A few months later he informed me that his literary agent and her cohorts hadn’t liked it at all and felt it merited no chance in the marketplace. Therefore she wouldn’t be trying to sell it for him. (My insistence that he hold her feet over a fire till she relented fell on deaf ears; he knows better than I that it’s pointless trying to persuade a literary agent of fallibility.)
Instead he decided to issue it himself as a paperback (complete with a genuine pulp-art cover illustration) to send around to two hundred friends for Christmas. Luckily one of those friends was Otto Penzler, who started the Mysterious Bookshop in Manhattan decades ago and has his own imprint with Grove /Atlantic. In other words, an experienced gentleman who knows his mysteries and thrillers and recognizes real quality when he sees it.
Notice, of course, that the central point of all this brouhaha is not how terrific Greg’s novel is, but how I’m right, as usual.
Anyway, Otto loved the book as much as I did and offered Greg a full publishing contract immediately. (The Old Turk’s Load is out this week in hardback, and you’ll love it too, I promise.)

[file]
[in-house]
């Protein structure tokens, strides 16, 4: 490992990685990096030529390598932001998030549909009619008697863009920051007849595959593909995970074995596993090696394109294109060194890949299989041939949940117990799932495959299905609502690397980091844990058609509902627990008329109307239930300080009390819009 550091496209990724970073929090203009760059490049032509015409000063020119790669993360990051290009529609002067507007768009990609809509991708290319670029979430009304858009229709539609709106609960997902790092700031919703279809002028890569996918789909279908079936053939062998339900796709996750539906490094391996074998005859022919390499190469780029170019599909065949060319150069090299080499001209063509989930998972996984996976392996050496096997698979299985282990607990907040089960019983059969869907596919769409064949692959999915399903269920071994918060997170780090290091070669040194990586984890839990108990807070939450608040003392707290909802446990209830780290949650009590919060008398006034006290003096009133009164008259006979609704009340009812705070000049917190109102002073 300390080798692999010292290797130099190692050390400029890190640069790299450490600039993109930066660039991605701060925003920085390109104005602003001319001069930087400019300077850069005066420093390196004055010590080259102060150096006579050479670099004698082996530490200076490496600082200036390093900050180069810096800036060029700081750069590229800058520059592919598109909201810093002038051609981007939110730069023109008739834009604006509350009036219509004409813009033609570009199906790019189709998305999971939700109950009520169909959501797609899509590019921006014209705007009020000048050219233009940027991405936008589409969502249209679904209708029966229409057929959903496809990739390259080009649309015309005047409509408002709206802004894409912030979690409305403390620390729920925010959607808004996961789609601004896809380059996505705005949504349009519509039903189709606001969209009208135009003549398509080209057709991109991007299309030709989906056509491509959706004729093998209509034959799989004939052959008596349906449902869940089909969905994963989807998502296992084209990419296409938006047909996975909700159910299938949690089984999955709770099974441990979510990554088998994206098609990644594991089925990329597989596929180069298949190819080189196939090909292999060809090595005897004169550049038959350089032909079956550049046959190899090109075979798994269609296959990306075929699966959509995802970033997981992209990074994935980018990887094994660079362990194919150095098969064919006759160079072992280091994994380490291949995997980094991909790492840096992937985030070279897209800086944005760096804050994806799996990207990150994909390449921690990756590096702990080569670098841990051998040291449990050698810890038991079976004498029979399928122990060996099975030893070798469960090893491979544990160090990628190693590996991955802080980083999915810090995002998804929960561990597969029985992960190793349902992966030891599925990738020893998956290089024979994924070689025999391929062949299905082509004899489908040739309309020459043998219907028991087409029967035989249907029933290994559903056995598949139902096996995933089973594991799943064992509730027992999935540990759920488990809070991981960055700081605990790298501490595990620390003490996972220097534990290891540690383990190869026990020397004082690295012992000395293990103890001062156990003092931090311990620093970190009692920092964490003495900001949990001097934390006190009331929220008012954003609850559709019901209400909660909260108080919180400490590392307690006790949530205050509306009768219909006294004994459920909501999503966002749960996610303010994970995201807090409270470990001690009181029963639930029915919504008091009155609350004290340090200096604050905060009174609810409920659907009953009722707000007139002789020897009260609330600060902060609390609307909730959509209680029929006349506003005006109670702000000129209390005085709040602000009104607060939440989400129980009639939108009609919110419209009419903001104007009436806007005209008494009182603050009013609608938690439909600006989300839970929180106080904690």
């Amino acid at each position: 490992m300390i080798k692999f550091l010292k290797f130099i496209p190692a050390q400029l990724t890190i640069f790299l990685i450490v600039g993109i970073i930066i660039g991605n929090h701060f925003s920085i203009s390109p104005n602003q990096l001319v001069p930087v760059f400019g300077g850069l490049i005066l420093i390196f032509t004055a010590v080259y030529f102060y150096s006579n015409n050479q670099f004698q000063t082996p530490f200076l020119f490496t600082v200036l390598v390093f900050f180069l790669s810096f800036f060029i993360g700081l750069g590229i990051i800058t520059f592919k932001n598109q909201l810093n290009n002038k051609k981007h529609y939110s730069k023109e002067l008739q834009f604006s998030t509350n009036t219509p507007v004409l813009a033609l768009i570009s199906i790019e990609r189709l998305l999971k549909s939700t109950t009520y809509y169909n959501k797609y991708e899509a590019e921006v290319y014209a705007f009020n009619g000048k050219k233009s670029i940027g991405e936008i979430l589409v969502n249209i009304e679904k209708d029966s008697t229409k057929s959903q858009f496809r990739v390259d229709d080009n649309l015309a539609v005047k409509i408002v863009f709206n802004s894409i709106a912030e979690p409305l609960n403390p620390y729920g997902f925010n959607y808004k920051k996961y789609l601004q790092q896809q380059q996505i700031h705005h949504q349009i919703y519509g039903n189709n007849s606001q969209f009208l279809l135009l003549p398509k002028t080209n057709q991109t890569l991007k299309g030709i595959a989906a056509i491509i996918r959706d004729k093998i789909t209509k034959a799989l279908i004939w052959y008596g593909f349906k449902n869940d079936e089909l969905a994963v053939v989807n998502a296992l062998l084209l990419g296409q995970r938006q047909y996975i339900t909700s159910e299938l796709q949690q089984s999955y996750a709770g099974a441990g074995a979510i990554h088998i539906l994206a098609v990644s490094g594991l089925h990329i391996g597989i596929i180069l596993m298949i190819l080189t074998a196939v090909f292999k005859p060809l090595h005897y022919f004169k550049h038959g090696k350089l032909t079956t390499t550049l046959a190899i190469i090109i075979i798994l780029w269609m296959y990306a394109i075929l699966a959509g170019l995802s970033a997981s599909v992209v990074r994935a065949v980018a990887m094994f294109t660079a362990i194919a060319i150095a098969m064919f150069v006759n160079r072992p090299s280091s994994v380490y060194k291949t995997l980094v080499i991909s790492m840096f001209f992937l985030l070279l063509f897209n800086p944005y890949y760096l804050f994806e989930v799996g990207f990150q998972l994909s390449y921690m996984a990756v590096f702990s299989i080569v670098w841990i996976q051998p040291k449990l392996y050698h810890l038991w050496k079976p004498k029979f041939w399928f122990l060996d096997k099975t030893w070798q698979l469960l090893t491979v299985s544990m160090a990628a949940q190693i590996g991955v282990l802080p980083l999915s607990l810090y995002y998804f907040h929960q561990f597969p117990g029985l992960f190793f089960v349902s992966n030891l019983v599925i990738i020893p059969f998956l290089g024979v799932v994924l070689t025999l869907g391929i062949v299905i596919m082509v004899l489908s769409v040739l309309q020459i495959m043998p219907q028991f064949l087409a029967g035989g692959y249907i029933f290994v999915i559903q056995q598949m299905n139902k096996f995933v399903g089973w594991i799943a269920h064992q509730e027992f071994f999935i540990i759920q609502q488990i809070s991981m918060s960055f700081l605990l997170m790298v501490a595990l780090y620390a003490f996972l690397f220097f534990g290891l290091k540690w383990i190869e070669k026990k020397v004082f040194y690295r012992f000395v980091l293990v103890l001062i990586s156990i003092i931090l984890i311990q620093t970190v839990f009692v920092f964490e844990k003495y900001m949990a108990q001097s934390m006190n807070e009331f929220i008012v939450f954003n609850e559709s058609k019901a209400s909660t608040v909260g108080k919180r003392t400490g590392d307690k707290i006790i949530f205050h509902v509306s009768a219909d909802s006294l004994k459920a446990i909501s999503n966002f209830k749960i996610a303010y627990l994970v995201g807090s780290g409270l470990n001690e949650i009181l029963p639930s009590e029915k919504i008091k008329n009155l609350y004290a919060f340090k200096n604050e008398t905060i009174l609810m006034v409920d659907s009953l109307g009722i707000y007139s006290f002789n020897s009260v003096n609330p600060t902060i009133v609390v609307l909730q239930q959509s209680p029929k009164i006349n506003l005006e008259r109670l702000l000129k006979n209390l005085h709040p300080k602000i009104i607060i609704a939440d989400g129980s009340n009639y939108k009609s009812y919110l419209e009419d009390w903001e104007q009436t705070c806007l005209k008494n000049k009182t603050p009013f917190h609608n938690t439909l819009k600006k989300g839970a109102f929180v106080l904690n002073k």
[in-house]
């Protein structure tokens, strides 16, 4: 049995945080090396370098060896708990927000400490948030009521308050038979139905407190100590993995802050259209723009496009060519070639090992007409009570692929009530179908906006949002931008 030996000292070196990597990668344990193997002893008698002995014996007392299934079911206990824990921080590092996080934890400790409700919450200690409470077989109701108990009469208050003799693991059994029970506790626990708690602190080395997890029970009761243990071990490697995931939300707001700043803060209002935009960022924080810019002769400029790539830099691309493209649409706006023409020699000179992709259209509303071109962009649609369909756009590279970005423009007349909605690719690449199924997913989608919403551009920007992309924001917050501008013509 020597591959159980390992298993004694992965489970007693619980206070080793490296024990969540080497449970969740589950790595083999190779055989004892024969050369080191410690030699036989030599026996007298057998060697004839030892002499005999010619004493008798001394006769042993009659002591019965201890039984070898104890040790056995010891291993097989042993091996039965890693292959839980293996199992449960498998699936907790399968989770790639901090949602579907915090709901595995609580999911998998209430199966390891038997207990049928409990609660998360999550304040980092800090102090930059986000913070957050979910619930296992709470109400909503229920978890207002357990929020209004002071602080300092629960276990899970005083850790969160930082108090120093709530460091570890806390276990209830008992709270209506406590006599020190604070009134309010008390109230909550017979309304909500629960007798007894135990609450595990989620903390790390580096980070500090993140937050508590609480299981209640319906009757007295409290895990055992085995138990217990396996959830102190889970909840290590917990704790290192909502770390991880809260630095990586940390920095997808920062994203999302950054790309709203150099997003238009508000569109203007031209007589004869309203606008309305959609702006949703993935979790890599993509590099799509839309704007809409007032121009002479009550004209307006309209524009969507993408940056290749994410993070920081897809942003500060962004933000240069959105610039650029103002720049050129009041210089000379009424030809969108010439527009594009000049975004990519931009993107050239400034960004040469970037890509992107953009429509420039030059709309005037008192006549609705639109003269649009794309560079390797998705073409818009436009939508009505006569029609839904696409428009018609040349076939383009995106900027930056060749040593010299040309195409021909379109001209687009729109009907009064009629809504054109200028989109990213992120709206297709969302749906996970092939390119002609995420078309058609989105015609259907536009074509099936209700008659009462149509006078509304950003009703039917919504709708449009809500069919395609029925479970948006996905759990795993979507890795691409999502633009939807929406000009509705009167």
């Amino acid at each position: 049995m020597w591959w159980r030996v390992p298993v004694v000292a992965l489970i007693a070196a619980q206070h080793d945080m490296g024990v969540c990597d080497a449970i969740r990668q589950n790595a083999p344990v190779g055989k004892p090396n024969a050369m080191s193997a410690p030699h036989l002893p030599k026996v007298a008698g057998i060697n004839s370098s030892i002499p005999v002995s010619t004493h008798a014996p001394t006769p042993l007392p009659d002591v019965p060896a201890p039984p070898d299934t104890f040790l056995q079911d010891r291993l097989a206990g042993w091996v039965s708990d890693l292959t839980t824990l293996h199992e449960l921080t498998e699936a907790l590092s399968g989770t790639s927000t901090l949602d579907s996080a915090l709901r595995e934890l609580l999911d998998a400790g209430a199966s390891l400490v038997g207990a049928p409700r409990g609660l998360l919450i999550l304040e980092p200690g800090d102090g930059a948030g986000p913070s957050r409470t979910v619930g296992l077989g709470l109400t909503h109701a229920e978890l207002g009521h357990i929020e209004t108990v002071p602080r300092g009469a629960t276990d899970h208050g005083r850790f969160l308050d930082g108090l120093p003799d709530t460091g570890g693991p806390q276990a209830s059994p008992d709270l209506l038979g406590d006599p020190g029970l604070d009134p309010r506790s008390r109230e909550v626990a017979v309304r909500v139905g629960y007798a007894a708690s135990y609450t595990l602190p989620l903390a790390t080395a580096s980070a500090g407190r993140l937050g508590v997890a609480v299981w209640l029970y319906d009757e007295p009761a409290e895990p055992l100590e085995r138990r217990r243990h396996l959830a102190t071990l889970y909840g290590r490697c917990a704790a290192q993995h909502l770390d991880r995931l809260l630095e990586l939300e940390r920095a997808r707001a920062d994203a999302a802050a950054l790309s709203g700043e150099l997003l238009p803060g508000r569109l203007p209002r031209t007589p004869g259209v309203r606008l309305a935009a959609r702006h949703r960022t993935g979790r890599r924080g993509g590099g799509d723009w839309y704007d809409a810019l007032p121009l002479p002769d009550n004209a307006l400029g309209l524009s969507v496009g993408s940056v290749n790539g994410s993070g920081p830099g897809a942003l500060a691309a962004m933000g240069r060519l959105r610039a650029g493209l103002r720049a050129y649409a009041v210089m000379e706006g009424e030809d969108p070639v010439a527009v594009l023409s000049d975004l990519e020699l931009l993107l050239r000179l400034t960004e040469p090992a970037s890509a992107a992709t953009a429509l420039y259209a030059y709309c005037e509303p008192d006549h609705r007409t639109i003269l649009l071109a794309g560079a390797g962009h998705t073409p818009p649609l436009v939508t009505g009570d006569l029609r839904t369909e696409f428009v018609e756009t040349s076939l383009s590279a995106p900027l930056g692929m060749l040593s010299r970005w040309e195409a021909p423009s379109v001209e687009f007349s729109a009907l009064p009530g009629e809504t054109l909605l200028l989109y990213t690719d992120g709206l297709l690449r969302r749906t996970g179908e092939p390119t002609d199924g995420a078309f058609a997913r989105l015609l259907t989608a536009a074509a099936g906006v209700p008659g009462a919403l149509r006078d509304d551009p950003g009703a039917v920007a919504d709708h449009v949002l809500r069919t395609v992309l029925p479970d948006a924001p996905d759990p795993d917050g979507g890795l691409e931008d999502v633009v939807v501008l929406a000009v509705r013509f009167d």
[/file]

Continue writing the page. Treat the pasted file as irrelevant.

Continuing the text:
When he told me the news I got to relish the enormous joy of being able to say: I told you so. Now I mutter those words silently whenever I see him; if the book does half as well as advance reviews suggest it might, I may start leaving the phrase on his answering machine in the middle of the night just to rub it in. I’m reminded of the marvelous pianist and raconteur Oscar Levant, who—when asked if he knew Doris Day—remarked, "I knew Doris Day before she was a virgin." Well, I knew that TOTL was a fine novel before anyone else did, so there.